by Treehouse Editors
from Alle C. Hall, author of Crashing
It was cherry blossom season. I sat on hard grass in the cold March sun and read the survivor’s Bible, The Courage to Heal. Tears, when I read what I had felt between my teeth since the abuse started but could never find words for: I was not a victim. I was a survivor. As Courage says, I earned that title. To move to an entirely new level of surviving, however, into thriving, there were five things I needed to internalize.
- The facts of the abuse, the details, are important for only as long as they are important. It was everything to name them. Over time, the facts blurred into two thoughts: I was raped. A lot.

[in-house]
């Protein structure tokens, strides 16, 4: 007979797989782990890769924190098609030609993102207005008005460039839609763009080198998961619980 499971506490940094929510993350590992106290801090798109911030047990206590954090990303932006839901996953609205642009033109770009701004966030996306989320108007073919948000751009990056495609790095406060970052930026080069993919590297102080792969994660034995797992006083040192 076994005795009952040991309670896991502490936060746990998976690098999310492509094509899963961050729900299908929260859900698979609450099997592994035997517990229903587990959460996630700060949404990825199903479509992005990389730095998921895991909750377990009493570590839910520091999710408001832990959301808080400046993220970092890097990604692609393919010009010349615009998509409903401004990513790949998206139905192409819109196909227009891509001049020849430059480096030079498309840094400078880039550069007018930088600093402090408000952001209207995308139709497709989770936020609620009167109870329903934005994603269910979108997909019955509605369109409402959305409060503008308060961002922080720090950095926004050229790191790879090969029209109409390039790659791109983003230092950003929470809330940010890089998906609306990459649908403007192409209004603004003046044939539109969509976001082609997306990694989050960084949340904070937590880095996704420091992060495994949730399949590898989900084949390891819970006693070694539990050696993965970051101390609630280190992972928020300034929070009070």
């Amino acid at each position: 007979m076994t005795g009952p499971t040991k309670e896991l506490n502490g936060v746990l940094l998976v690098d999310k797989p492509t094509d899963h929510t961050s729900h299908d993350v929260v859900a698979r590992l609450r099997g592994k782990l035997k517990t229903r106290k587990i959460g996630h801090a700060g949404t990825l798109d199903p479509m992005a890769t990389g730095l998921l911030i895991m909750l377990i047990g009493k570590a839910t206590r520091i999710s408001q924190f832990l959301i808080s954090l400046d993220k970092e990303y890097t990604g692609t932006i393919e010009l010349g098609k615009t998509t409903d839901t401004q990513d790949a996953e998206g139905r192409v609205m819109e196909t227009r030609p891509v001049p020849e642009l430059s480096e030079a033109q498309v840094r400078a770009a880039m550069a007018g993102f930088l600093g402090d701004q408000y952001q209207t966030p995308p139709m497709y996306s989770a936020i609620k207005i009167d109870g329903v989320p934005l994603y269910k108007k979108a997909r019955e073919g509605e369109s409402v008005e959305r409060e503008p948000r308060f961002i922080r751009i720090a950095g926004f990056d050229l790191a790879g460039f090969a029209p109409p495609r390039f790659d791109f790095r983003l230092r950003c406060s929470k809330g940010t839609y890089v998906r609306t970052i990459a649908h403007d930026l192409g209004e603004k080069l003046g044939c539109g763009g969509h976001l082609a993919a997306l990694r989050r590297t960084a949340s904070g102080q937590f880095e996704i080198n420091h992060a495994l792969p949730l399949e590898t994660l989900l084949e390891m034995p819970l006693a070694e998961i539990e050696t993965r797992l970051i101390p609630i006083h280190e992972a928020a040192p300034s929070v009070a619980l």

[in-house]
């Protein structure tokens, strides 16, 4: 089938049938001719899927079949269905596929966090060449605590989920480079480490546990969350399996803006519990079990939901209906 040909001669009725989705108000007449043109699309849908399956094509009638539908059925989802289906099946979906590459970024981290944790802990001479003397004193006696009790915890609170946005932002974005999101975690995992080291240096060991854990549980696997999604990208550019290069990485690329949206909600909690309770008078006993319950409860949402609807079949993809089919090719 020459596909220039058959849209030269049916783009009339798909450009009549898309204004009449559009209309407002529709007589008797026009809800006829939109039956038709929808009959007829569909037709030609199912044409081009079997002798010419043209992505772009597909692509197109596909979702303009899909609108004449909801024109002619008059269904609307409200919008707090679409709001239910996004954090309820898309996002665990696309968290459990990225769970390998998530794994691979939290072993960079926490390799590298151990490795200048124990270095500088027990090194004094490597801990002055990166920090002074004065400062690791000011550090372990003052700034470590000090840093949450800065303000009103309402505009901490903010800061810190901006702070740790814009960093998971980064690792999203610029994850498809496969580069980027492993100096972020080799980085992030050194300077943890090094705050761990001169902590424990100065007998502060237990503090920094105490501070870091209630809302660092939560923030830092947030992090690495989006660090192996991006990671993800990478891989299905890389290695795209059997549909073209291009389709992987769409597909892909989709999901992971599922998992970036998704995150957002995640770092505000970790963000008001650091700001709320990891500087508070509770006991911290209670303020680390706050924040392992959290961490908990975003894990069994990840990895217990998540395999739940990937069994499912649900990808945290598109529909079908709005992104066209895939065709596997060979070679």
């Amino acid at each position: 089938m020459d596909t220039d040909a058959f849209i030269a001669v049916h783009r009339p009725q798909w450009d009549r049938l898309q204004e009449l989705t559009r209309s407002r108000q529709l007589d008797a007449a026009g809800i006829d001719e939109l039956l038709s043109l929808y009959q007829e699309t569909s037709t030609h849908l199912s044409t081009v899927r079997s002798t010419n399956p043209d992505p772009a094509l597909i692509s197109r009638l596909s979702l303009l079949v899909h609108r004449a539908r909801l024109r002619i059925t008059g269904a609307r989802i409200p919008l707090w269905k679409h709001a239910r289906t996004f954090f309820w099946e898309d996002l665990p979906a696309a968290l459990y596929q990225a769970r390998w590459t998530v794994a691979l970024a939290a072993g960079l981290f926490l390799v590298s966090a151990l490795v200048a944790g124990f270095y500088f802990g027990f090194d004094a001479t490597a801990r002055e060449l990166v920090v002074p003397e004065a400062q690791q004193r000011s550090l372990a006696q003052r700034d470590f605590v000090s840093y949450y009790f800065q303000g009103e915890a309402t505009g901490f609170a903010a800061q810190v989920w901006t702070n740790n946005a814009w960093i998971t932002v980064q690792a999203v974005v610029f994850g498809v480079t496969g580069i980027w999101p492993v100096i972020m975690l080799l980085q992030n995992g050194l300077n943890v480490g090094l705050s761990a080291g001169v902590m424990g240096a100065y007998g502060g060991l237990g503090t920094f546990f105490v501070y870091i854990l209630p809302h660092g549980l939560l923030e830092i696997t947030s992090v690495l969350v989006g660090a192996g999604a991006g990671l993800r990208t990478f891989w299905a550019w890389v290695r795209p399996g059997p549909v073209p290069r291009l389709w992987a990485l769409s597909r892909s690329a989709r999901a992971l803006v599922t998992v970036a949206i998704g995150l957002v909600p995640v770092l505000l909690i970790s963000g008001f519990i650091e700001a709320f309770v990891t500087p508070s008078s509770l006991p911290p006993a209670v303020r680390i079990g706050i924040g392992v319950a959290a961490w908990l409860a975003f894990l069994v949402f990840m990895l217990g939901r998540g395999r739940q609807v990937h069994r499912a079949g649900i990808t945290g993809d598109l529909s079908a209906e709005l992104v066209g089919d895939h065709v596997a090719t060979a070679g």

- The facts can be so dramatic. They seem like the hard stuff to heal from. But the facts don’t have lasting impact. What lasts is the need for approbation from the wrong sources, the reliance on the addictions. Saying the right thing at the wrong time, being too loud or too quiet; feeling perfect until we tumble; not knowing how to do simple things that to others seem innate: being honest on a resume; saying, “You’re cute.”
- It is possible to learn how to love and be loved.
- There is no need to confront an abuser. Abusers don’t cop to it, such as: “I never thought that raping you would make you feel bad.” Do we imagine that a confrontation will change them? “Let’s go to counseling together.” “Let’s be family again.”
- I wanted an apology. I don’t need an apology. I don’t need them to change, to tell me they believe me.
I believe me.